This is a book about a troubled teen, Jim, who meets another trouble teen, Rachel. Both have been isolating themselves from the world and from each other as well. Slowly they help each other rediscover their own feelings and see color in their surroundings once again. In a way, this is a love story written from the guy's point of view as he and Rachel learn to love themselves again as well as each other.
This book was originally written in the 1970s when Mrs. Wood was teaching high school outside San Francisco. It has been revised by the author and re-released in 2006. The book draws the reader into the action immediately and holds the reader's interest throughout the story. It is not a lengthy book at 136 pages, and the vocabulary level is easy. Most people could read this in a matter of hours. However, I found that time is needed to process the feelings being dealt with. While I did read it in one sitting, I felt rushed when finished.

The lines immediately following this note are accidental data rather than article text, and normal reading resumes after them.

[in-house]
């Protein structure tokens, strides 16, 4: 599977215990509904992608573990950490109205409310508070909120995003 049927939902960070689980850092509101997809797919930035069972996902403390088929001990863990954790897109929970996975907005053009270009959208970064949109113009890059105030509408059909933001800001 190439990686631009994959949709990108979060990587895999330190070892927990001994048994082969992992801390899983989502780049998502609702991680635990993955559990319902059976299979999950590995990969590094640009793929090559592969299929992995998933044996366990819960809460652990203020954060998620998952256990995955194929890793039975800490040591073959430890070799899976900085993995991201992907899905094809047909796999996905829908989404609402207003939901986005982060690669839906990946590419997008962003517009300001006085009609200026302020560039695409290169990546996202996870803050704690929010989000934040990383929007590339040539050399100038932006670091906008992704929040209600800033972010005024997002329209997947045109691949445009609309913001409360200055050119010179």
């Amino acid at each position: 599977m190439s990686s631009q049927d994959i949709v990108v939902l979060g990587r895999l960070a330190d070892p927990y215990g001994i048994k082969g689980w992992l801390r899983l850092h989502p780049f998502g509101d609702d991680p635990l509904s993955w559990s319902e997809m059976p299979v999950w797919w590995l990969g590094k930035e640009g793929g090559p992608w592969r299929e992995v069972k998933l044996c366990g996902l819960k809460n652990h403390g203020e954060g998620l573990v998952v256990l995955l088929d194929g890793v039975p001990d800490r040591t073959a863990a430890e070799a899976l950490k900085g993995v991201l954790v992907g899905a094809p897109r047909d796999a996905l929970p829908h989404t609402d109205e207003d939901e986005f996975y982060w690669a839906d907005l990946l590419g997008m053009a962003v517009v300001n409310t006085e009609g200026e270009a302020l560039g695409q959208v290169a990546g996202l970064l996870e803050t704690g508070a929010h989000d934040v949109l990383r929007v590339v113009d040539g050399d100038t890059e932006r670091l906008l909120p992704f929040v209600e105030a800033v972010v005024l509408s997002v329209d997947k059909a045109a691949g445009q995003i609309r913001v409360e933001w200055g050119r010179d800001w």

The book is very thought provoking. It deals with responsibility, peer interactions, hopes, worries, and problem solving in the teen years in a Biblical and moral fashion-not by addressing those topics specifically but through the character's actions. The book did not dwell on awakening feelings toward the opposite sex, though it was touched on. I found it a book that I did not immediately forget and continued to think over in my mind after I had completed reading. This book would be good for a church library as well as a high school or junior high library. I would recommend this book to teen readers, both boys and girls, though I think it might be too "deep" for a younger child. I did not see any potential problems for parents of teenagers to be concerned with.
Product review by Nancy Wagner, The Old Schoolhouse Magazine, LLC, September 2006